Cancelling Winthrop sponsorship and staff support for some external activities, including the region’s annual “Shrinkdown” wellness initiative.
Because Winthrop had kept its own non-state revenue projections modest when establishing its budget over the summer, it will also be able to direct what it actually has received this fall toward the budget gap, officials said, adding that lawmakers will allow them to also direct a portion of lottery proceeds normally required to be spent on technology to go toward filling the operating gap.
The most challenging part of the changes ahead, the president said, involves making some temporary academic shifts that are being approached in a way that ensures national program accrediting bodies that “Winthrop quality will remain Winthrop quality.” Those include:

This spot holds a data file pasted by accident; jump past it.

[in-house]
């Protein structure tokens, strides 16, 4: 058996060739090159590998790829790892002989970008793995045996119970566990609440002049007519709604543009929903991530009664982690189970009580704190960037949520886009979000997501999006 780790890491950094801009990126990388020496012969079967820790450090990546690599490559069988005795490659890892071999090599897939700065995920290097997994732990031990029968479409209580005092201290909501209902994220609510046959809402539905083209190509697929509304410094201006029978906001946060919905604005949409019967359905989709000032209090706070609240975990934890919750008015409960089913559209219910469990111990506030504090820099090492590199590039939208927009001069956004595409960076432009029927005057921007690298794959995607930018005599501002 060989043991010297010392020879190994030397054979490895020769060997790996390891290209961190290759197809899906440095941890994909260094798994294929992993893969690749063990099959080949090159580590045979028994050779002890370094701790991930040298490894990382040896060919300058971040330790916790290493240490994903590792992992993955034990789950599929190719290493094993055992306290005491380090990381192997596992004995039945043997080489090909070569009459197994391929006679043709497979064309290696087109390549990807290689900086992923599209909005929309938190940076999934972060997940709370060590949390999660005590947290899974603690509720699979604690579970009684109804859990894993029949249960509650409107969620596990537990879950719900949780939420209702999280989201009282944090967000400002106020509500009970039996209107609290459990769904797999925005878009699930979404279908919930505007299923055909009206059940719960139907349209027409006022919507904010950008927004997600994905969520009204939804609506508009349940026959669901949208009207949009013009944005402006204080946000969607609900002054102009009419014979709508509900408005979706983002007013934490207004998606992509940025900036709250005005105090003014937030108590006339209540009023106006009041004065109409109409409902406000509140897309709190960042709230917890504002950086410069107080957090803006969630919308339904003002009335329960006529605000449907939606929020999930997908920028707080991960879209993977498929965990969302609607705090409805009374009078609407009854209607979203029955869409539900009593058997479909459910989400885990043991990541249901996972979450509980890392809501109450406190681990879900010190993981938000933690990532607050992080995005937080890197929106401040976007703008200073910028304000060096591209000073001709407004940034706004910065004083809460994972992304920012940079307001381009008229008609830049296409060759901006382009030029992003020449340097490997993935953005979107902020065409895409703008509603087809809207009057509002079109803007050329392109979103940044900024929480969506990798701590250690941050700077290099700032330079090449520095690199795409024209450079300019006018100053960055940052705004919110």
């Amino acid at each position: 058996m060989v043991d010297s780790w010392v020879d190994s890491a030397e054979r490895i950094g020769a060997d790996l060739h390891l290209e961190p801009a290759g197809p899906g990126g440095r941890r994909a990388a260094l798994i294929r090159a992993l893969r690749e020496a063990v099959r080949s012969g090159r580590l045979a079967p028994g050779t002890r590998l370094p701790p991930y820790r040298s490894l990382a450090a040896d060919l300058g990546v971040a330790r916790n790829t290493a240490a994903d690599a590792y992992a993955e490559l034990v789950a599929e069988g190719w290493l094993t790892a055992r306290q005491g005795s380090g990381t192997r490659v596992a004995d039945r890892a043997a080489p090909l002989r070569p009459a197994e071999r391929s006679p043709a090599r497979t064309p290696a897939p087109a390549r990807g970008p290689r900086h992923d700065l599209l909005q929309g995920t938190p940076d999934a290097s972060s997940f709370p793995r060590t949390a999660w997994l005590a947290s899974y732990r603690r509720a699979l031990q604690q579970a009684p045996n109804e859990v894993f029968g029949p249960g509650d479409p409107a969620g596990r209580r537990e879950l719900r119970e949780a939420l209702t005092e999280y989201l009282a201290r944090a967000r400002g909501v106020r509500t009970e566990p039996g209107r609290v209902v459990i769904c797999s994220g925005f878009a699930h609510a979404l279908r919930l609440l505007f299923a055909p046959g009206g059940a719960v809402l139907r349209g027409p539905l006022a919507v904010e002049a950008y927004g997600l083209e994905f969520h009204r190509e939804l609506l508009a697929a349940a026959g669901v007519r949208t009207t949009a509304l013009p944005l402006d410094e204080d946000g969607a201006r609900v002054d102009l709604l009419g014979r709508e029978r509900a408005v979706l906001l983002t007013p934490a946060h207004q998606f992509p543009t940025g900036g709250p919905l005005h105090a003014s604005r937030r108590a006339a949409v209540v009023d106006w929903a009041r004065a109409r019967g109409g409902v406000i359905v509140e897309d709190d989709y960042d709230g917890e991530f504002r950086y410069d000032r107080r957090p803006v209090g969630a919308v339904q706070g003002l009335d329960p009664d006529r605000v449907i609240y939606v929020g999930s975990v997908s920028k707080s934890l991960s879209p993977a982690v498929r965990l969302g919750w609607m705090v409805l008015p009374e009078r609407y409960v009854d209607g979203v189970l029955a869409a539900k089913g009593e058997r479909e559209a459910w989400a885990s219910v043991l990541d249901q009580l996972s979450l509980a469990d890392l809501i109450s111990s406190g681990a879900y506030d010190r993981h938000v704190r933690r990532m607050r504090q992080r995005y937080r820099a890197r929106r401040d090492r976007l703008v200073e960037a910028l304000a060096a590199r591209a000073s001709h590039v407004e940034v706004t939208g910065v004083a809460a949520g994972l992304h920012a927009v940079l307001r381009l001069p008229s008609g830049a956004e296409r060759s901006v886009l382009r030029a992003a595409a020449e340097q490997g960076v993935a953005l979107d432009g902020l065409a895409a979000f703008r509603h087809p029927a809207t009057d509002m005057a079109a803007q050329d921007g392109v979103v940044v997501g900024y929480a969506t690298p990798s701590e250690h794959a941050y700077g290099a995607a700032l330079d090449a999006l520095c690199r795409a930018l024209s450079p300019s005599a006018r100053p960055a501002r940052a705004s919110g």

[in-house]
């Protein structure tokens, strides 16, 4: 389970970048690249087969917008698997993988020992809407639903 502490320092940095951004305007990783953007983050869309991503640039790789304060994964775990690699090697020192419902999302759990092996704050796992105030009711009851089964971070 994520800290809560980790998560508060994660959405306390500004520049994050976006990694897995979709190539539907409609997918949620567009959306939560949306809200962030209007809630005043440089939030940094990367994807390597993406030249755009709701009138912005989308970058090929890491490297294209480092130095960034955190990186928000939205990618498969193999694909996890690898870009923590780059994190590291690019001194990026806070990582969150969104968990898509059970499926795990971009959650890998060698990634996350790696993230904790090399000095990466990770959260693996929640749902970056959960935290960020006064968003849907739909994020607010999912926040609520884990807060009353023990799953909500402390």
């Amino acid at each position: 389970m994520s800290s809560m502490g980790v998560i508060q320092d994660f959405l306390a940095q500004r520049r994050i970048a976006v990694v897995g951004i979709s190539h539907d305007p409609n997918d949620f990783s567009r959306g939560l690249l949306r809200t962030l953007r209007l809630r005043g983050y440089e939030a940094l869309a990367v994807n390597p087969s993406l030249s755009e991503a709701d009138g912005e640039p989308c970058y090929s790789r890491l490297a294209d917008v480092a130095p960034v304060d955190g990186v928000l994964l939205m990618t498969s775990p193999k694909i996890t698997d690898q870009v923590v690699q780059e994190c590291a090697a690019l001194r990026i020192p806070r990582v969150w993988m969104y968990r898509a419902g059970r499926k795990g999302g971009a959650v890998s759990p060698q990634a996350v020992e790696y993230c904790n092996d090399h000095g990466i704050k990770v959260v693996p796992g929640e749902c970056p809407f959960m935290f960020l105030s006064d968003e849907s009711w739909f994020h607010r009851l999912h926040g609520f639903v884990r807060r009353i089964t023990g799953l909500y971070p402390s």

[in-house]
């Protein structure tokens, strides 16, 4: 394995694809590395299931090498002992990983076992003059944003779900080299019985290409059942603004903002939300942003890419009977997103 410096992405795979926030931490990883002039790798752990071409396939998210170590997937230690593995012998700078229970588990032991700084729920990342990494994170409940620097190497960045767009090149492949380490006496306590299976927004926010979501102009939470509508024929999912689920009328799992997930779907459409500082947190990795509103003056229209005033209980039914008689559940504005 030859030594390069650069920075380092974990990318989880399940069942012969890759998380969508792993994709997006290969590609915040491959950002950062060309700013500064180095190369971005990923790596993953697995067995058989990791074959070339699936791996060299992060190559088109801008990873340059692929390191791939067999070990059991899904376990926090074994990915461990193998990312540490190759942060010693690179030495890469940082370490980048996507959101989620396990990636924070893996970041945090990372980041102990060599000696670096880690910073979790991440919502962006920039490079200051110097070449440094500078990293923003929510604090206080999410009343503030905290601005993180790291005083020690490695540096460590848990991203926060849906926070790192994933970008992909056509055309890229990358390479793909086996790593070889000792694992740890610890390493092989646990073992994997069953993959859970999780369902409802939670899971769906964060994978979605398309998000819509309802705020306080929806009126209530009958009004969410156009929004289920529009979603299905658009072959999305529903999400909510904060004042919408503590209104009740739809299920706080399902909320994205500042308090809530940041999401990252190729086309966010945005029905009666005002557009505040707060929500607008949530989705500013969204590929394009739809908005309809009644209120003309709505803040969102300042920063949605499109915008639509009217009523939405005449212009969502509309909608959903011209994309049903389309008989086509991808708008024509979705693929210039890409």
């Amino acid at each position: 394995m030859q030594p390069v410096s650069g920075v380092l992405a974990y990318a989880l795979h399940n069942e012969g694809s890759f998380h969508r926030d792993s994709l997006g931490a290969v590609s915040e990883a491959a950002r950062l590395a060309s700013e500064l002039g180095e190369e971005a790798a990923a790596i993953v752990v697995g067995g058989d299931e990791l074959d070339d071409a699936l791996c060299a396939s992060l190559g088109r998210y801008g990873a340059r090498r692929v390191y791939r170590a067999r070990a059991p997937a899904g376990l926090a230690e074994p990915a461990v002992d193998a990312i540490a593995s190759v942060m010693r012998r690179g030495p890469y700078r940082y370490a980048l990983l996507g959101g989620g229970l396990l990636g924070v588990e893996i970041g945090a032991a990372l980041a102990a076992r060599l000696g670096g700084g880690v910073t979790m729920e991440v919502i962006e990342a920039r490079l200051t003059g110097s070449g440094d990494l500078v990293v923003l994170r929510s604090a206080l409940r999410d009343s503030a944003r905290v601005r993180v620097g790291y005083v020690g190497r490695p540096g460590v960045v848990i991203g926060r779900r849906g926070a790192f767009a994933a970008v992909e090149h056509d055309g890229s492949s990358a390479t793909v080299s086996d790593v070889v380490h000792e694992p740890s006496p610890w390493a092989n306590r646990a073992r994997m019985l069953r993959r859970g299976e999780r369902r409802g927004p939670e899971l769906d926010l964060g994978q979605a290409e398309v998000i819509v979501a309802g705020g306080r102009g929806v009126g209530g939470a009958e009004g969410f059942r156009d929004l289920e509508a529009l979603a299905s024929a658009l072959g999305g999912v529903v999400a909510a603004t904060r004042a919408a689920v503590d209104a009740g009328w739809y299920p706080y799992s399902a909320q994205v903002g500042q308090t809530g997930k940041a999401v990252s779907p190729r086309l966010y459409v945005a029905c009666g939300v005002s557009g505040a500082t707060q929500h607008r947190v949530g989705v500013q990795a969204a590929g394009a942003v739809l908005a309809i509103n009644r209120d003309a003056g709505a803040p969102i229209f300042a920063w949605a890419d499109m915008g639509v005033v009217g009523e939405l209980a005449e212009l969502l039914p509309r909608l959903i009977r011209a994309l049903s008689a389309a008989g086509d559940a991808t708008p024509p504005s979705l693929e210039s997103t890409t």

DiGiorgio said Winthrop’s strong record of commitment to national accreditation and the solid reviews it always receives during accreditation visits for various programs means accrediting bodies are willing to trust the institution to protect program quality while making such adjustments in light of the sudden state cuts in a national economic downturn.
He cited the National Council for Accreditation of Teacher Education as a case in point, indicating that it already has agreed to allow Winthrop and other institutions in good standing to postpone accreditation visits for a year. He expects other accrediting bodies to follow suit.
If he has a concern about the overall situation, DiGiorgio told trustees, “it is signals we are now getting that additional cuts could be ahead after the first of the year. Higher education can not continue to be the sacrificial part of the state budget. States that are successful in growing their per capita income invest more, not less, in helping citizens earn four-year degrees. This state’s challenge is to bring its revenue generation back in line with that goal, which is really the way to rebuild the economy long-term.”
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